Another savoury recipe, Sara? What’s going on with you?!
Well, it’s the first one in English! And it’s an Italian classic! And it’s bread related! So deal with it, you are all going to like it. It’s PIZZA TIME!
We are now entering the realm of breads. I am a bit of a novice here, and pizza is the only preparation I know by heart (my genes have also to do with this, possibly).
I remember being a kid and having pizza on a Sunday night, during “Drive in”. I remember the smell of the yeast, the flour, the tomato sauce and the oregano. I was so surprised the other day, at the course, when people were very intrigued by fresh yeast, such a normal thing for me. I love bread, the thing I miss the most, food-wise, in Ireland. I have a couple of sour doughs left in France and Italy, and I am about to start a new one here. At some point during my teenage years, when asked what I wanted to be when I would grow up, I used to say “panettiera” (baker, but specifically, bread baker… now I know better and I am fully aware that is maybe too much sacrifice for me). Bread is something that never ceases to amaze me, and pizza is a good introduction to that world. You can’t do it wrong.
1 kg Plain Flour
600 gr warm water
7 gr dry yeast / 17 g fresh yeast
60 gr olive oil
2 teaspoons sugar
With these quantities, you can either make 4 medium-sized thin pizzas or fill two oven trays with a lovely layer of thick pizza, whichever you like the best.
Using fresh yeast, we are putting into our dough something that it’s actually alive. In order to check that, we create a little pre-ferment adding the yeast, the sugar, the warm water and one tablespoon of flour to a bowl. First, we add the yeast, then a little bit of sugar. We mix them together adding the water little by little. The yeast will melt. We add then the flour and we mix. Flour is yeast’s food 🙂
We can now leave this mixture for 2 hours (up to a whole night), basically allowing the yeast to flourish. This step is not necessary, but preparing a little pre-ferment helps in creating more flavour for our dough. You can leave the dough there for as long as you please. You can use the whole of the water or you can use a little bit (for example the so called poolish is made by one part of water and one part of flour). If you are impatient, just wait until you start to see bubbles surfacing up. That means that the yeast is alive and well, and you can start the dough straight away (this is called the direct method). Not a big deal! The good thing about bread making is that you can use the method you prefer according to your needs. Pizza is still going to be lovely.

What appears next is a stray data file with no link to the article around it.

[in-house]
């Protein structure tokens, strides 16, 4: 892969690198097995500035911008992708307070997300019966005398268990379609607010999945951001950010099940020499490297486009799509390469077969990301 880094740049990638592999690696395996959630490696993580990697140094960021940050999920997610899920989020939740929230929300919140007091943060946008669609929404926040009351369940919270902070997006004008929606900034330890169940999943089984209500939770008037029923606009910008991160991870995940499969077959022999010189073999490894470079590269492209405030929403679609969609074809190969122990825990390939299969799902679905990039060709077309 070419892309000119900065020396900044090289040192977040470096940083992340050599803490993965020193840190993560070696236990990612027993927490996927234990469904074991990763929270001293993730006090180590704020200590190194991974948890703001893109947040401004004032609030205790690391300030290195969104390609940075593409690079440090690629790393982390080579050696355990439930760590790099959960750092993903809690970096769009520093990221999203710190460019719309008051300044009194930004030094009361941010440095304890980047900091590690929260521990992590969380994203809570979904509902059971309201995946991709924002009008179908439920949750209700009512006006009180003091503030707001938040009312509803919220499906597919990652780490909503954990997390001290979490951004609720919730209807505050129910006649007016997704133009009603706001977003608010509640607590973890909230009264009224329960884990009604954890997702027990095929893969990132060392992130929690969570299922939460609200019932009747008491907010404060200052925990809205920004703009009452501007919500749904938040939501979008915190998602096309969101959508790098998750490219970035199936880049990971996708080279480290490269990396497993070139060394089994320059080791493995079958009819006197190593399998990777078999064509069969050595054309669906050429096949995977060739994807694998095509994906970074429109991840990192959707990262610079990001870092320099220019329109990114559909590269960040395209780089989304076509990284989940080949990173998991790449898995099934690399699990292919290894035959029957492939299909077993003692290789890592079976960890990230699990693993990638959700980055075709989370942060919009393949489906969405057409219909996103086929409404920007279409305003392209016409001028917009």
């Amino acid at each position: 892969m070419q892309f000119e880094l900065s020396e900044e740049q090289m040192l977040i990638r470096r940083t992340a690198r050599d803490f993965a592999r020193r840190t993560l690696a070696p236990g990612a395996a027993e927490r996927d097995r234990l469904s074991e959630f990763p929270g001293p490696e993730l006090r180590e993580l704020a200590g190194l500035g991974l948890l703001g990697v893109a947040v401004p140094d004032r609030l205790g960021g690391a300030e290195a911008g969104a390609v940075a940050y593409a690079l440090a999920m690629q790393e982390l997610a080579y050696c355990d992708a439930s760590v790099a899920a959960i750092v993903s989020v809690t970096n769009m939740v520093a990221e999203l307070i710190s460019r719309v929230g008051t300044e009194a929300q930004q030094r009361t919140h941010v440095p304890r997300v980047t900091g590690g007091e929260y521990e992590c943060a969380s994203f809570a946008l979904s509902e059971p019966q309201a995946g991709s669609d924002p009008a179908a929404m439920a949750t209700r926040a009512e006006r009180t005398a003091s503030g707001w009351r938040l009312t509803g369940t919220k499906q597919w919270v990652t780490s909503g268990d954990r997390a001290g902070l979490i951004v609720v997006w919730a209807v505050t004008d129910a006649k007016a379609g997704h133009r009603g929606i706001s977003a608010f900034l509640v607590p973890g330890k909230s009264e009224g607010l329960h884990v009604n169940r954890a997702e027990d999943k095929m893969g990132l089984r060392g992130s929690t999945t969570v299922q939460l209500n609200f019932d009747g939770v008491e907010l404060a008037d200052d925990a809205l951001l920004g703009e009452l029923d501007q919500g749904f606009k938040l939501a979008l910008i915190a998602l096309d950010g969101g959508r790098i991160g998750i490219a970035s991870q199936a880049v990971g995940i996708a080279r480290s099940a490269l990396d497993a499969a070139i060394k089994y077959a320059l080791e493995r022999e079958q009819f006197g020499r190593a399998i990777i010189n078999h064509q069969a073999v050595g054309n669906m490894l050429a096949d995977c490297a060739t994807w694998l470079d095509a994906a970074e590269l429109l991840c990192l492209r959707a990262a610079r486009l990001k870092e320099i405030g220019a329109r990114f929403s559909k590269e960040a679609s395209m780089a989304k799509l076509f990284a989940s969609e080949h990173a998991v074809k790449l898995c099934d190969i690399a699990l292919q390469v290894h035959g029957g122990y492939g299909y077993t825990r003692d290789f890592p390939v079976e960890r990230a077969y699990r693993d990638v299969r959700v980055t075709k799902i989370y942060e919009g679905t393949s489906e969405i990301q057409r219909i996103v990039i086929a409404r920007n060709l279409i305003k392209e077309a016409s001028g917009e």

Once we are ready to go with the pre-ferment, we can start mixing. We create a little space in the middle of the bowl and we add the yeast and the water (if we have any left) little by little. With a claw movement, we bring the dough together. We add the oil and at last the salt (if you add the salt at the beginning, chances are that you could be killing the yeast). Once we have it together, we flour the surface of the table lightly and we start kneading. This is a pretty wet dough. Try not to add too much flour, since we want a very light and elastic ball. You should be done in 15 minutes approx. (but it could take longer!). The dough will be ready to prove if, when we poke it gently with our finger, the surface of the ball is elastic and it springs back. Like this!
We can now leave the dough a couple of hours to prove. Notice that the proofing time depends on the characteristics of your house. If you live in Winterfell, it is going to take longer, maybe up to three hours or more. If you live in a warmer environment (ideally around 26-28 degrees), the dough might be ready in less than two hours. Just keep an eye on it. When it’s doubled in size, we are ready to prepare our pizza : )
If you decide to prepare 4 individual pizzas, just divide the dough in 4 balls. If you decide to divide them in trays, only 2. Spread the dough to a rounded shape (I am really no pizzaiolo, so do your best, as we all do), or put it on the oiled tray and spread it with your fingertips until it reaches the edges of it (it can take some time, since the dough will be very flexible and at the beginning it will bounce back a little). It’s time then to use a generous amount of tomato sauce and the ingredients we prefer. Sergeant Lunch, the King of Flavour, puts herbs directly into the tomato sauce. You can use basil, oregano or whatever you prefer, and salt and pepper, of course. I also suggest you use packed mozzarella cheese, the one you find already grated, because of its low water content (basically, your pizza won’t be a soggy mess). After that, you are free to experiment. Ham, chorizo, onion, peppers, artichokes, olives… Whatever you prefer. BUT PINEAPPLE. That is forbidden. Nah, it’s really not, if you like it, use it. 🙂
The final result, depending on how you want your pizza, can be something similar to this: